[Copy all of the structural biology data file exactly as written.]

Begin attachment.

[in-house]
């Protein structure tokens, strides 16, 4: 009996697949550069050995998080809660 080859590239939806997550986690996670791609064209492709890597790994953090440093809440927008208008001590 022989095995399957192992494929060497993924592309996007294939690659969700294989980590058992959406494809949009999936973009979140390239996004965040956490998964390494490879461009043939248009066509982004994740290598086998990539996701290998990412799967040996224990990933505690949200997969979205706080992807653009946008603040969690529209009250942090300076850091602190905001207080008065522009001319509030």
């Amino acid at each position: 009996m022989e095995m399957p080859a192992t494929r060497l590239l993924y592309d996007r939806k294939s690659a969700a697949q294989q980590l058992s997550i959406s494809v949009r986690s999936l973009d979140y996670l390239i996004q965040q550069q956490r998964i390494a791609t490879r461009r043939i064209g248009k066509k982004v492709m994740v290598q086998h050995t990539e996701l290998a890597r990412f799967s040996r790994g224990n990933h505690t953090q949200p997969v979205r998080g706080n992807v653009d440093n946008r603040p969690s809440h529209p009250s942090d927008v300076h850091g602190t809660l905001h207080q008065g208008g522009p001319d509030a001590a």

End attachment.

[in-house]
């Protein structure tokens, strides 16, 4: 009996697949550069050995998080809660 080859590239939806997550986690996670791609064209492709890597790994953090440093809440927008208008001590 022989095995399957192992494929060497993924592309996007294939690659969700294989980590058992959406494809949009999936973009979140390239996004965040956490998964390494490879461009043939248009066509982004994740290598086998990539996701290998990412799967040996224990990933505690949200997969979205706080992807653009946008603040969690529209009250942090300076850091602190905001207080008065522009001319509030």
């Amino acid at each position: 009996m022989e095995m399957p080859a192992t494929r060497l590239l993924y592309d996007r939806k294939s690659a969700a697949q294989q980590l058992s997550i959406s494809v949009r986690s999936l973009d979140y996670l390239i996004q965040q550069q956490r998964i390494a791609t490879r461009r043939i064209g248009k066509k982004v492709m994740v290598q086998h050995t990539e996701l290998a890597r990412f799967s040996r790994g224990n990933h505690t953090q949200p997969v979205r998080g706080n992807v653009d440093n946008r603040p969690s809440h529209p009250s942090d927008v300076h850091g602190t809660l905001h207080q008065g208008g522009p001319d509030a001590a």